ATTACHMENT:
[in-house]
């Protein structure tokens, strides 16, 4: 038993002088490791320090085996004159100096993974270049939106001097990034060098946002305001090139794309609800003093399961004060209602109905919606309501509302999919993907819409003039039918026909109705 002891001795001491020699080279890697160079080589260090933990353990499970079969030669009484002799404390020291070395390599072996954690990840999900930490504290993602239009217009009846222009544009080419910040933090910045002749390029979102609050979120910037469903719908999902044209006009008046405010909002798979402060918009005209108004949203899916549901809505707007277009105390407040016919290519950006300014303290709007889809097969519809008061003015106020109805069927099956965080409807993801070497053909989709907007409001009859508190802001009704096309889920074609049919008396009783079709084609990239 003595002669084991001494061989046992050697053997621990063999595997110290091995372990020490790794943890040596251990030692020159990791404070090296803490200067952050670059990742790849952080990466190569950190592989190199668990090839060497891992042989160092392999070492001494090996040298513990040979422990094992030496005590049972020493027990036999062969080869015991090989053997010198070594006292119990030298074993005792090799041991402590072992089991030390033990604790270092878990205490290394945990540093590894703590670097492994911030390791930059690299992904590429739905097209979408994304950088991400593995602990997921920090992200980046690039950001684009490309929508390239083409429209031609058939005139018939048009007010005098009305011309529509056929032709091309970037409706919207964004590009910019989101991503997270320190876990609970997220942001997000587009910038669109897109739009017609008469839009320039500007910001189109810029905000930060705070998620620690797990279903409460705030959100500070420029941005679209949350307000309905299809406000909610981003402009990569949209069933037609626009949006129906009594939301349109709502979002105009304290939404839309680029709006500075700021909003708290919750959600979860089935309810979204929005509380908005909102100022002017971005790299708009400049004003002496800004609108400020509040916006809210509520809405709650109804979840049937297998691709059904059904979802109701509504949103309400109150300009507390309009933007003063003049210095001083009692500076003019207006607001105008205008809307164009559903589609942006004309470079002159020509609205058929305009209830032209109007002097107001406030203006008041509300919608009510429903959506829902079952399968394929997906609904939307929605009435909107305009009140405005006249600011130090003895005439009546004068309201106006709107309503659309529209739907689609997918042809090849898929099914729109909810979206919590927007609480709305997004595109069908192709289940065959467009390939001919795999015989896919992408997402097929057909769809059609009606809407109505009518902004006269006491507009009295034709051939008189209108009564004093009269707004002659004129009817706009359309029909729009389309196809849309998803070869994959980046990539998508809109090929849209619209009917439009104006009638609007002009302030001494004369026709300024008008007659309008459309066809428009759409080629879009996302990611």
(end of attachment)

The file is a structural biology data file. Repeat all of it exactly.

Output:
[in-house]
């Protein structure tokens, strides 16, 4: 038993002088490791320090085996004159100096993974270049939106001097990034060098946002305001090139794309609800003093399961004060209602109905919606309501509302999919993907819409003039039918026909109705 002891001795001491020699080279890697160079080589260090933990353990499970079969030669009484002799404390020291070395390599072996954690990840999900930490504290993602239009217009009846222009544009080419910040933090910045002749390029979102609050979120910037469903719908999902044209006009008046405010909002798979402060918009005209108004949203899916549901809505707007277009105390407040016919290519950006300014303290709007889809097969519809008061003015106020109805069927099956965080409807993801070497053909989709907007409001009859508190802001009704096309889920074609049919008396009783079709084609990239 003595002669084991001494061989046992050697053997621990063999595997110290091995372990020490790794943890040596251990030692020159990791404070090296803490200067952050670059990742790849952080990466190569950190592989190199668990090839060497891992042989160092392999070492001494090996040298513990040979422990094992030496005590049972020493027990036999062969080869015991090989053997010198070594006292119990030298074993005792090799041991402590072992089991030390033990604790270092878990205490290394945990540093590894703590670097492994911030390791930059690299992904590429739905097209979408994304950088991400593995602990997921920090992200980046690039950001684009490309929508390239083409429209031609058939005139018939048009007010005098009305011309529509056929032709091309970037409706919207964004590009910019989101991503997270320190876990609970997220942001997000587009910038669109897109739009017609008469839009320039500007910001189109810029905000930060705070998620620690797990279903409460705030959100500070420029941005679209949350307000309905299809406000909610981003402009990569949209069933037609626009949006129906009594939301349109709502979002105009304290939404839309680029709006500075700021909003708290919750959600979860089935309810979204929005509380908005909102100022002017971005790299708009400049004003002496800004609108400020509040916006809210509520809405709650109804979840049937297998691709059904059904979802109701509504949103309400109150300009507390309009933007003063003049210095001083009692500076003019207006607001105008205008809307164009559903589609942006004309470079002159020509609205058929305009209830032209109007002097107001406030203006008041509300919608009510429903959506829902079952399968394929997906609904939307929605009435909107305009009140405005006249600011130090003895005439009546004068309201106006709107309503659309529209739907689609997918042809090849898929099914729109909810979206919590927007609480709305997004595109069908192709289940065959467009390939001919795999015989896919992408997402097929057909769809059609009606809407109505009518902004006269006491507009009295034709051939008189209108009564004093009269707004002659004129009817706009359309029909729009389309196809849309998803070869994959980046990539998508809109090929849209619209009917439009104006009638609007002009302030001494004369026709300024008008007659309008459309066809428009759409080629879009996302990611």